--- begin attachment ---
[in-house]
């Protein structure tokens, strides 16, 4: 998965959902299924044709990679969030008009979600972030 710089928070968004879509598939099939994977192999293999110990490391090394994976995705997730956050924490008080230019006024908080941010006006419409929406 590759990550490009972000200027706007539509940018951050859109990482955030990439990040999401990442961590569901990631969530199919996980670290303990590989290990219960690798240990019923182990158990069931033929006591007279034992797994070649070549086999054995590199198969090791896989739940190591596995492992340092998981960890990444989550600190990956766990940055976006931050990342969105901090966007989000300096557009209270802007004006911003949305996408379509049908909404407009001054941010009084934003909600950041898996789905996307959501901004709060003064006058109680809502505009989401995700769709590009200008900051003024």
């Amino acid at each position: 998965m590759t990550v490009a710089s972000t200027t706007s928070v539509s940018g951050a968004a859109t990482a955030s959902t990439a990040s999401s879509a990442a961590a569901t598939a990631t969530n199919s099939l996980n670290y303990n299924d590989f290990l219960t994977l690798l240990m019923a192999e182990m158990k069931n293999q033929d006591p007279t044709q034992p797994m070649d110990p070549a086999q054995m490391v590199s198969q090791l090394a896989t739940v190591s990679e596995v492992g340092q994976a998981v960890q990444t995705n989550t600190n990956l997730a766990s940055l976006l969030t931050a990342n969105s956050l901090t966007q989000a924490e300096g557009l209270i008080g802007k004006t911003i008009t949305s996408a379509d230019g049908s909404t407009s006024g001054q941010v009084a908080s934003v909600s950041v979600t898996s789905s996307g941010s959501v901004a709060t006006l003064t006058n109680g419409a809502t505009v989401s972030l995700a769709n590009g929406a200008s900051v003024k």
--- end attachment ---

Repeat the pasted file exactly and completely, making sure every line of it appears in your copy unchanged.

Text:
[in-house]
């Protein structure tokens, strides 16, 4: 998965959902299924044709990679969030008009979600972030 710089928070968004879509598939099939994977192999293999110990490391090394994976995705997730956050924490008080230019006024908080941010006006419409929406 590759990550490009972000200027706007539509940018951050859109990482955030990439990040999401990442961590569901990631969530199919996980670290303990590989290990219960690798240990019923182990158990069931033929006591007279034992797994070649070549086999054995590199198969090791896989739940190591596995492992340092998981960890990444989550600190990956766990940055976006931050990342969105901090966007989000300096557009209270802007004006911003949305996408379509049908909404407009001054941010009084934003909600950041898996789905996307959501901004709060003064006058109680809502505009989401995700769709590009200008900051003024």
């Amino acid at each position: 998965m590759t990550v490009a710089s972000t200027t706007s928070v539509s940018g951050a968004a859109t990482a955030s959902t990439a990040s999401s879509a990442a961590a569901t598939a990631t969530n199919s099939l996980n670290y303990n299924d590989f290990l219960t994977l690798l240990m019923a192999e182990m158990k069931n293999q033929d006591p007279t044709q034992p797994m070649d110990p070549a086999q054995m490391v590199s198969q090791l090394a896989t739940v190591s990679e596995v492992g340092q994976a998981v960890q990444t995705n989550t600190n990956l997730a766990s940055l976006l969030t931050a990342n969105s956050l901090t966007q989000a924490e300096g557009l209270i008080g802007k004006t911003i008009t949305s996408a379509d230019g049908s909404t407009s006024g001054q941010v009084a908080s934003v909600s950041v979600t898996s789905s996307g941010s959501v901004a709060t006006l003064t006058n109680g419409a809502t505009v989401s972030l995700a769709n590009g929406a200008s900051v003024k």